I wonder if Trump's support for the beleaguered commentator will lead to offering O'Reilly a position in the current administration? News reports indicate there are still hundreds, if not thousands, of unfilled government positions; surely there's got to be something here for Bill. A review of the so-called "Plum Book" indicates the following opportunities for which he may be qualified:
  • Administrator, NASA: He could prevent any of the women he's previously settled with from breaking confidentiality agreements and further tarnishing his already-damaged reputation by sending them into deep space.
  • Chairman, Board of Governors, USPS: Another good fit, since the USPS is as antiquated in today's society as O'Reilly's misogyny.
  • Administrator, General Services Administration: He has a long history of requests for a variety of services.
  • Under Secretary for NOAA: O'Reilly's current position regarding climate change is unclear, but it appears one of his favorite positions may be under a secretary. 
Of course, it's possible none of these opportunities may pan out. Fortunately, the COBRA continuation period is at least 18 months. That should give O'Reilly plenty of time to update his CV and come up with a solid, no-spin response to the inevitable question, "Why did you leave your last job?"

Wednesday, April 5, 2017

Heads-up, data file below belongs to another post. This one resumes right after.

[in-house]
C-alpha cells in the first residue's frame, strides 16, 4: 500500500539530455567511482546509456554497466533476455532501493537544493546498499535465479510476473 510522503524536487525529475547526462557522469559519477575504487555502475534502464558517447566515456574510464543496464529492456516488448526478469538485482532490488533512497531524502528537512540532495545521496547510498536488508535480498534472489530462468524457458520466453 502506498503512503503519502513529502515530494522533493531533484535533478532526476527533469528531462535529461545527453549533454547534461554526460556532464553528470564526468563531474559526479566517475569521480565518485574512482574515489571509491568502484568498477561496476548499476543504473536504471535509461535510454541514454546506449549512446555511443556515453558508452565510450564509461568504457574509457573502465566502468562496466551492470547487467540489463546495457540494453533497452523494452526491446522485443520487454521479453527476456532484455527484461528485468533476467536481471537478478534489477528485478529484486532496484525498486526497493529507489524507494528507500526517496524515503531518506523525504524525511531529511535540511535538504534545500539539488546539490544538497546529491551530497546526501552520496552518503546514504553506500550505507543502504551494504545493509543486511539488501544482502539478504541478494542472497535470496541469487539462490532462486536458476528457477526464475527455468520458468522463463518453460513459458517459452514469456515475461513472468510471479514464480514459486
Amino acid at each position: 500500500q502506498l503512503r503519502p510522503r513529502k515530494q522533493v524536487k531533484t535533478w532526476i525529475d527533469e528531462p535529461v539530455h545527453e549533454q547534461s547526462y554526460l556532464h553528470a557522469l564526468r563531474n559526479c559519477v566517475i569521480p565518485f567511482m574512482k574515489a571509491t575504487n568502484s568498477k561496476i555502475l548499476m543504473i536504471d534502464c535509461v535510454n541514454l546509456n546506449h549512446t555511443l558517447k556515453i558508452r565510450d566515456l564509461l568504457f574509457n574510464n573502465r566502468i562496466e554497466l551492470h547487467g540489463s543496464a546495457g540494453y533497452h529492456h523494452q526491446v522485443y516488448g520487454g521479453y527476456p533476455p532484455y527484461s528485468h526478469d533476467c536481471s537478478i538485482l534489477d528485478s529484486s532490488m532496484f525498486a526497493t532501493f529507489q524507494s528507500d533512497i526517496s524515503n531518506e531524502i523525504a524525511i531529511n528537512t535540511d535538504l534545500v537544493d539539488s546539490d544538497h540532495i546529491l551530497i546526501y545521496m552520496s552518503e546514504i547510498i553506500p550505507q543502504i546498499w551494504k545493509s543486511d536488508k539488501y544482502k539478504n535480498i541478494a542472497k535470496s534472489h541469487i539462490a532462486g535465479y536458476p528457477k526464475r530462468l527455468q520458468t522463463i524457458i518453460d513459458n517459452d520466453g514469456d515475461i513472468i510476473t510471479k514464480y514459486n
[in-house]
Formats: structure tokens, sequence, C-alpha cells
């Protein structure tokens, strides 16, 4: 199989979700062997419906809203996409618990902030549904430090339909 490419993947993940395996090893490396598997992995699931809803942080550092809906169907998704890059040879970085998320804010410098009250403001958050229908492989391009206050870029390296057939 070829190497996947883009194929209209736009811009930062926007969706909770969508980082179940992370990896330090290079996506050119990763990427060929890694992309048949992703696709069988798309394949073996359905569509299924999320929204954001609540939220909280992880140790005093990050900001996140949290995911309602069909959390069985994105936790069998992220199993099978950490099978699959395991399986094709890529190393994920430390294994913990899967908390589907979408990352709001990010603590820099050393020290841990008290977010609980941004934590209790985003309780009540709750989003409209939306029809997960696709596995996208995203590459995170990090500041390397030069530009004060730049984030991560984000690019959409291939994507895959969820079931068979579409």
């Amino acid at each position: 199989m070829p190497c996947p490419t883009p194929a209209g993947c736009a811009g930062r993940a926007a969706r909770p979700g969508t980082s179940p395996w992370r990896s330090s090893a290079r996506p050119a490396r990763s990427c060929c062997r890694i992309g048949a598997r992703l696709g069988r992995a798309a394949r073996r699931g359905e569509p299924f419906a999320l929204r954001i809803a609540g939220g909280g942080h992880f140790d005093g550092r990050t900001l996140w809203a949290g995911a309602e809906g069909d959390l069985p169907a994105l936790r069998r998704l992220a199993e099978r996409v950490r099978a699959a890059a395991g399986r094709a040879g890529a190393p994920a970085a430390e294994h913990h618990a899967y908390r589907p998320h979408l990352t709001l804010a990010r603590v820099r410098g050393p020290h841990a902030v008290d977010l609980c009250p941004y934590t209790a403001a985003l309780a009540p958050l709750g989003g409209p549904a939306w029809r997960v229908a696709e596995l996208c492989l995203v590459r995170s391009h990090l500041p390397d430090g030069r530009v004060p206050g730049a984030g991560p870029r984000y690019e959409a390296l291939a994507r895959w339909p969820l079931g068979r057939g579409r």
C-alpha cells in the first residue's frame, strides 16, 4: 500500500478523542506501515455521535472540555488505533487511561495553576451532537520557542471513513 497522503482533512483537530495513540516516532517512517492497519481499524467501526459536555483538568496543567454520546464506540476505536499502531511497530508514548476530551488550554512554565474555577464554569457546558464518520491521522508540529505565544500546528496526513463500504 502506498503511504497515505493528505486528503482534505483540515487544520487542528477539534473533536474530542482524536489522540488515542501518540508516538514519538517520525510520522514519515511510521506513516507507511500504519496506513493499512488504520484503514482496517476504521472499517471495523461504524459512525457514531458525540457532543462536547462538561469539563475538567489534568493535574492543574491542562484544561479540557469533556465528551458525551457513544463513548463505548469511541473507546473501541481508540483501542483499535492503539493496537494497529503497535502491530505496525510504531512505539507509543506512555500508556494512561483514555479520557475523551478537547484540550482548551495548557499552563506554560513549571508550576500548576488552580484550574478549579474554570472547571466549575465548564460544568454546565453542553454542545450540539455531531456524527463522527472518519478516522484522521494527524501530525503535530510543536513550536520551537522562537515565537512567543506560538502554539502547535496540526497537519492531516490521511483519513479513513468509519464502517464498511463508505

Here's everything I know about wine in five minutes or (much) less

I recently retired, and am making good use of the free time I've gained by ignoring the long list of home improvement projects I promised to undertake and instead deciding to become a wine expert. Or, to use the correct term, an oenophile. Let me share what I've learned so far.

The first thing I've learned is the proper pronunciation of that term is "EE-no-file" and not, as I have long thought, "oh-NOFF-phil-lee." But I don't want to cloak myself in a mantle of pretentiousness right off the bat, so I'll refer to myself and others who share my elitist in-depth interest as "winers."

Step One in my journey was to work on developing my pallet. In order to accomplish this, I drove over to the local lumber yard where a very helpful lumberphile clarified I likely meant palate. I thanked him for his assistance, got back in the car and headed for the nearest department store, where I was certain I would find a palate in the Housewares department, next to the silverware.